Health and Wellness Research
Health and wellness research advances understanding of the human body, medicine, delivery of care, and public health concerns to help people live healthier, happier lives.
At UMass Amherst, researchers work to bring health and wellness discoveries from the lab out into the world, often in partnership with hospitals, biotech companies and start-ups, public health agencies, and community organizations. At UMass Amherst's Institute for Applied Life Sciences, more than 200 faculty-led research groups bring deep and interdisciplinary expertise to translate fundamental research into innovative product candidates, technologies, and services that benefit human health and well-being.
Whether developing the next generation of wearable health monitoring devices, tapping the potential of RNA to unlock new therapeutics and vaccines, or studying individual differences in psychology and psychotherapy, UMass is at the vanguard of health and wellness research and innovation.
UMass Amherst researchers across multiple disciplines are studying the power of food to promote health and reduce chronic illness, often working in partnership with local community groups.
Health and Medicine
The Massachusetts AI and Technology Center for Connected Care in Aging & Alzheimer’s Disease (MassAITC) at UMass Amherst fosters research and innovation to promote healthy aging and enhance health care.
UMass Amherst’s Elaine Marieb Center for Nursing and Engineering Innovation works to leverage the unique skills and insights of both professions to develop life science technology solutions for a healthier and more equitable future.
Bao Quang Gia Le ’23 is a chemistry major at UMass Amherst who works on the synthesis of molecules for cell surface modification, research with implications for a novel targeted approach to treat and image cancer.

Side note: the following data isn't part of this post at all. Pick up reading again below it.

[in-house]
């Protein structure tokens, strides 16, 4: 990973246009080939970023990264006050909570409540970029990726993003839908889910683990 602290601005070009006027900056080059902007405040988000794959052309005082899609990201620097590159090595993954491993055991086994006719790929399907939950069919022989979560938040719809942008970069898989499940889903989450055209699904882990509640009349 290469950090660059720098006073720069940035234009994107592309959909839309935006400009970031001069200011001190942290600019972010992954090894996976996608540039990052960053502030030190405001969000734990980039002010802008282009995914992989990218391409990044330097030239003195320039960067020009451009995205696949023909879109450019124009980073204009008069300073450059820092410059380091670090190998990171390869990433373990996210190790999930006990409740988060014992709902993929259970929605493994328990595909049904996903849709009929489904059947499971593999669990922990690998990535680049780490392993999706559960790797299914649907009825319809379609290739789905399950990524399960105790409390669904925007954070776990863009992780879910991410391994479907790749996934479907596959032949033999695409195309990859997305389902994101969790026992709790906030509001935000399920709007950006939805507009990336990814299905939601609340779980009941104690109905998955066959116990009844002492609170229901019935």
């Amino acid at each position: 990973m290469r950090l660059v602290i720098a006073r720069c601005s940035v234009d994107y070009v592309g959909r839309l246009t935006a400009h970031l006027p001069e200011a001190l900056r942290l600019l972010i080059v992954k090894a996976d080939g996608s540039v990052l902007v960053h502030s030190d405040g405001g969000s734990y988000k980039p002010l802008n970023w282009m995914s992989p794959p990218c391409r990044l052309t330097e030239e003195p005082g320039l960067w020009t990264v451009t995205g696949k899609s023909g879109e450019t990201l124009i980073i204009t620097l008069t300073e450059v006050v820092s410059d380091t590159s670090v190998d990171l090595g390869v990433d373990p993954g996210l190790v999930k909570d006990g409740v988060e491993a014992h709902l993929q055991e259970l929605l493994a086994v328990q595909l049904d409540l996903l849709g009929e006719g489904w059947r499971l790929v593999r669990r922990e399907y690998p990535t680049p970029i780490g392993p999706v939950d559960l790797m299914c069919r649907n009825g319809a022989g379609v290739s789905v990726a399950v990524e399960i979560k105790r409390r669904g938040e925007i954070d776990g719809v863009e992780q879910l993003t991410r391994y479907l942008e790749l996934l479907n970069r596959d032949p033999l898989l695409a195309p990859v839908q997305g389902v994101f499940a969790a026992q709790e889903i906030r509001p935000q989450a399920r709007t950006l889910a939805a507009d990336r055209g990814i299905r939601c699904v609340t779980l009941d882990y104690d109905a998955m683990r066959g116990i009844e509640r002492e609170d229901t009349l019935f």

Sean Bannon ’24 conducts research on the effects of cigarette smoke on mitochondrial function, with important implications for public health.
Isabella Boyack '23 studies the effects of PFAS chemicals on the development of the exocrine pancreas, which is crucial for a healthy metabolism.
UMass Amherst researchers are developing technology to make extremely pure and plentiful RNA that could enable a new class of vaccines and treatments for a range of deadly diseases.
With the recent explosion in popularity of smart watches and other wearable health monitors, UMass Amherst scientists are designing the next generation of devices, which could revolutionize personal health and healthcare.
In Sarah Perry's microfluidics course, students get hands-on research experience with real-world applications.
The Core Summer Internship Program at UMass Amherst offers undergraduates hands-on research experience in state-of-the-art labs along with valuable soft-skills training.
UMass Amherst and UMass Chan Medical School researchers team up to find revolutionary ways to target cancer cells.
Charlotte Gilson ’25 studies healthcare disparities and has taken a leading role in a project examining pediatric fluoride varnish application patterns in Massachusetts.
The New England Center of Excellence in Vector-Borne Diseases (NEWVEC), headquartered at UMass Amherst, promotes collaborative research and outreach aimed at more effective control of ticks and mosquitoes.
Julia Hershelman '23 studies a food-borne pathogen and its tolerance to sanitizers and antibiotics, for the benefit of public health.
Public health researcher Elizabeth Evans has dedicated her career to understanding how healthcare systems and public policy can better serve vulnerable populations at risk for opioid and other substance abuse disorders.
UMass Amherst scientists are conducting research to promote the safety of the food we eat—and to stop the spread of outbreaks when they occur.
Researchers are working to mitigate the effects of the opioid epidemic through compassionate care, evidence-based solutions, and machine learning.
Psychology and Mental Health
Professor of Clinical Psychology Michael Constantino’s research aims to help psychotherapists provide more effective treatment to patients suffering from a range of mental health challenges.
Psychologist Kirby Deater-Deckard conducts large-scale research studies around the world to understand variations in self-regulation, a key aspect of individual development.